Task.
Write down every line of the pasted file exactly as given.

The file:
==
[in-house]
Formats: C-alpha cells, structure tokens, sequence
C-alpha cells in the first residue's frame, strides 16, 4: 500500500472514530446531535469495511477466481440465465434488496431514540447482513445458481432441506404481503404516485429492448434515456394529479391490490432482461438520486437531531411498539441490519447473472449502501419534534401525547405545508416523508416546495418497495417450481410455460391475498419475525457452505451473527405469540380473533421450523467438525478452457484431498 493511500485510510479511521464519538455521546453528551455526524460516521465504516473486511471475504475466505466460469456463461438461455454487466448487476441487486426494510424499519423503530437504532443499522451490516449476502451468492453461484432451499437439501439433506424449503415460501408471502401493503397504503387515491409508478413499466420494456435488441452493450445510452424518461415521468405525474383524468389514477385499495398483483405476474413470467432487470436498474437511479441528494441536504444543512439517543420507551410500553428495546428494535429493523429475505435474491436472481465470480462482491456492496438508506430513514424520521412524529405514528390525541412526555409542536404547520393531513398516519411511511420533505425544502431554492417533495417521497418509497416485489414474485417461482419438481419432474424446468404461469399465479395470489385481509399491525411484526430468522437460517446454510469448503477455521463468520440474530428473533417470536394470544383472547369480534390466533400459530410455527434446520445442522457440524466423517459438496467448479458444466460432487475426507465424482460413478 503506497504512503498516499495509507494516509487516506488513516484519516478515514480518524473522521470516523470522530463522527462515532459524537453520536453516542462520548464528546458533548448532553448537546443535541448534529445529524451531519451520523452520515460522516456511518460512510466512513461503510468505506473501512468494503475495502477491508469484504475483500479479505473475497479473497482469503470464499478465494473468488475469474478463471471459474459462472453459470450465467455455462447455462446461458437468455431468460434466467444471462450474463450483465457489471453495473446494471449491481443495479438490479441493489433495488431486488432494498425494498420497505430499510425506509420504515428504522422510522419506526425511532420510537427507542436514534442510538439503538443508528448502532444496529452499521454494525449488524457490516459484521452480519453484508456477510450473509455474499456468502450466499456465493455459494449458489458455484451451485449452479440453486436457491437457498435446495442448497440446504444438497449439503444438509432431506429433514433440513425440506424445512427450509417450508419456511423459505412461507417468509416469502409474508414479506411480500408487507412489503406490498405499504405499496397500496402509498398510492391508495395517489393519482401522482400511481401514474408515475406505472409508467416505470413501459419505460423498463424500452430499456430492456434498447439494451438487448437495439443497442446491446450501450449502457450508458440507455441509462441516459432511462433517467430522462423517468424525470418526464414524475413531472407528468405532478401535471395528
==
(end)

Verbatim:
[in-house]
Formats: C-alpha cells, structure tokens, sequence
C-alpha cells in the first residue's frame, strides 16, 4: 500500500472514530446531535469495511477466481440465465434488496431514540447482513445458481432441506404481503404516485429492448434515456394529479391490490432482461438520486437531531411498539441490519447473472449502501419534534401525547405545508416523508416546495418497495417450481410455460391475498419475525457452505451473527405469540380473533421450523467438525478452457484431498 493511500485510510479511521464519538455521546453528551455526524460516521465504516473486511471475504475466505466460469456463461438461455454487466448487476441487486426494510424499519423503530437504532443499522451490516449476502451468492453461484432451499437439501439433506424449503415460501408471502401493503397504503387515491409508478413499466420494456435488441452493450445510452424518461415521468405525474383524468389514477385499495398483483405476474413470467432487470436498474437511479441528494441536504444543512439517543420507551410500553428495546428494535429493523429475505435474491436472481465470480462482491456492496438508506430513514424520521412524529405514528390525541412526555409542536404547520393531513398516519411511511420533505425544502431554492417533495417521497418509497416485489414474485417461482419438481419432474424446468404461469399465479395470489385481509399491525411484526430468522437460517446454510469448503477455521463468520440474530428473533417470536394470544383472547369480534390466533400459530410455527434446520445442522457440524466423517459438496467448479458444466460432487475426507465424482460413478 503506497504512503498516499495509507494516509487516506488513516484519516478515514480518524473522521470516523470522530463522527462515532459524537453520536453516542462520548464528546458533548448532553448537546443535541448534529445529524451531519451520523452520515460522516456511518460512510466512513461503510468505506473501512468494503475495502477491508469484504475483500479479505473475497479473497482469503470464499478465494473468488475469474478463471471459474459462472453459470450465467455455462447455462446461458437468455431468460434466467444471462450474463450483465457489471453495473446494471449491481443495479438490479441493489433495488431486488432494498425494498420497505430499510425506509420504515428504522422510522419506526425511532420510537427507542436514534442510538439503538443508528448502532444496529452499521454494525449488524457490516459484521452480519453484508456477510450473509455474499456468502450466499456465493455459494449458489458455484451451485449452479440453486436457491437457498435446495442448497440446504444438497449439503444438509432431506429433514433440513425440506424445512427450509417450508419456511423459505412461507417468509416469502409474508414479506411480500408487507412489503406490498405499504405499496397500496402509498398510492391508495395517489393519482401522482400511481401514474408515475406505472409508467416505470413501459419505460423498463424500452430499456430492456434498447439494451438487448437495439443497442446491446450501450449502457450508458440507455441509462441516459432511462433517467430522462423517468424525470418526464414524475413531472407528468405532478401535471395528